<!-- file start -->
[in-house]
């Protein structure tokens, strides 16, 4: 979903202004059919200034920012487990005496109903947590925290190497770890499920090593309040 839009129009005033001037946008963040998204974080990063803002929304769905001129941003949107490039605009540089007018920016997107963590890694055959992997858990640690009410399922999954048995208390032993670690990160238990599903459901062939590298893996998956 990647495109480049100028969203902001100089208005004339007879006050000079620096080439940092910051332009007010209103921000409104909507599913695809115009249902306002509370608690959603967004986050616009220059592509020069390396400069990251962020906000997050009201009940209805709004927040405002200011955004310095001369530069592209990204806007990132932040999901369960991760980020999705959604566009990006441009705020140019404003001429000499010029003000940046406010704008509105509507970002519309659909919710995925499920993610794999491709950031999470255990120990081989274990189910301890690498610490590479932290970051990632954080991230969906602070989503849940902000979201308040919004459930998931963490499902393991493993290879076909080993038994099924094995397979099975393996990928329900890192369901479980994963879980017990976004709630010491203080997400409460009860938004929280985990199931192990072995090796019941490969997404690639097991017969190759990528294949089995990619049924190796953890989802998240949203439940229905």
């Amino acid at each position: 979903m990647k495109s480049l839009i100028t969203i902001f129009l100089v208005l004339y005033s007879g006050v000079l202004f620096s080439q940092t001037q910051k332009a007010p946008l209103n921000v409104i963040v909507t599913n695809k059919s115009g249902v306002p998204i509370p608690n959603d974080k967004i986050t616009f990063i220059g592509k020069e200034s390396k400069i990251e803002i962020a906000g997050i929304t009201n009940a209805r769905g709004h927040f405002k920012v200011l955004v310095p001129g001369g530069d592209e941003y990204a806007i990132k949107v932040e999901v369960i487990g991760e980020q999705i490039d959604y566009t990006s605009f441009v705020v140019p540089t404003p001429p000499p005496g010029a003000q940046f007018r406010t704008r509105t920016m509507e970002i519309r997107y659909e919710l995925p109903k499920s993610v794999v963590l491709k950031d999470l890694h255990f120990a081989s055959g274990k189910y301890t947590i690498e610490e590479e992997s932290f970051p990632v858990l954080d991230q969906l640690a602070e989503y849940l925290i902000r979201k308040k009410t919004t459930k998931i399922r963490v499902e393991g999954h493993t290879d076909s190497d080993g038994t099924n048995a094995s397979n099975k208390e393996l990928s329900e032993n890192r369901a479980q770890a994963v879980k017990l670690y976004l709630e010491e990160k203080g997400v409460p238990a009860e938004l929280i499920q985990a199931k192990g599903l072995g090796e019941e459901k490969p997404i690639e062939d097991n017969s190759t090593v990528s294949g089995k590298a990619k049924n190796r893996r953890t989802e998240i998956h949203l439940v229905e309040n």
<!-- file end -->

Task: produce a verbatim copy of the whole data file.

[in-house]
């Protein structure tokens, strides 16, 4: 979903202004059919200034920012487990005496109903947590925290190497770890499920090593309040 839009129009005033001037946008963040998204974080990063803002929304769905001129941003949107490039605009540089007018920016997107963590890694055959992997858990640690009410399922999954048995208390032993670690990160238990599903459901062939590298893996998956 990647495109480049100028969203902001100089208005004339007879006050000079620096080439940092910051332009007010209103921000409104909507599913695809115009249902306002509370608690959603967004986050616009220059592509020069390396400069990251962020906000997050009201009940209805709004927040405002200011955004310095001369530069592209990204806007990132932040999901369960991760980020999705959604566009990006441009705020140019404003001429000499010029003000940046406010704008509105509507970002519309659909919710995925499920993610794999491709950031999470255990120990081989274990189910301890690498610490590479932290970051990632954080991230969906602070989503849940902000979201308040919004459930998931963490499902393991493993290879076909080993038994099924094995397979099975393996990928329900890192369901479980994963879980017990976004709630010491203080997400409460009860938004929280985990199931192990072995090796019941490969997404690639097991017969190759990528294949089995990619049924190796953890989802998240949203439940229905």
């Amino acid at each position: 979903m990647k495109s480049l839009i100028t969203i902001f129009l100089v208005l004339y005033s007879g006050v000079l202004f620096s080439q940092t001037q910051k332009a007010p946008l209103n921000v409104i963040v909507t599913n695809k059919s115009g249902v306002p998204i509370p608690n959603d974080k967004i986050t616009f990063i220059g592509k020069e200034s390396k400069i990251e803002i962020a906000g997050i929304t009201n009940a209805r769905g709004h927040f405002k920012v200011l955004v310095p001129g001369g530069d592209e941003y990204a806007i990132k949107v932040e999901v369960i487990g991760e980020q999705i490039d959604y566009t990006s605009f441009v705020v140019p540089t404003p001429p000499p005496g010029a003000q940046f007018r406010t704008r509105t920016m509507e970002i519309r997107y659909e919710l995925p109903k499920s993610v794999v963590l491709k950031d999470l890694h255990f120990a081989s055959g274990k189910y301890t947590i690498e610490e590479e992997s932290f970051p990632v858990l954080d991230q969906l640690a602070e989503y849940l925290i902000r979201k308040k009410t919004t459930k998931i399922r963490v499902e393991g999954h493993t290879d076909s190497d080993g038994t099924n048995a094995s397979n099975k208390e393996l990928s329900e032993n890192r369901a479980q770890a994963v879980k017990l670690y976004l709630e010491e990160k203080g997400v409460p238990a009860e938004l929280i499920q985990a199931k192990g599903l072995g090796e019941e459901k490969p997404i690639e062939d097991n017969s190759t090593v990528s294949g089995k590298a990619k049924n190796r893996r953890t989802e998240i998956h949203l439940v229905e309040n």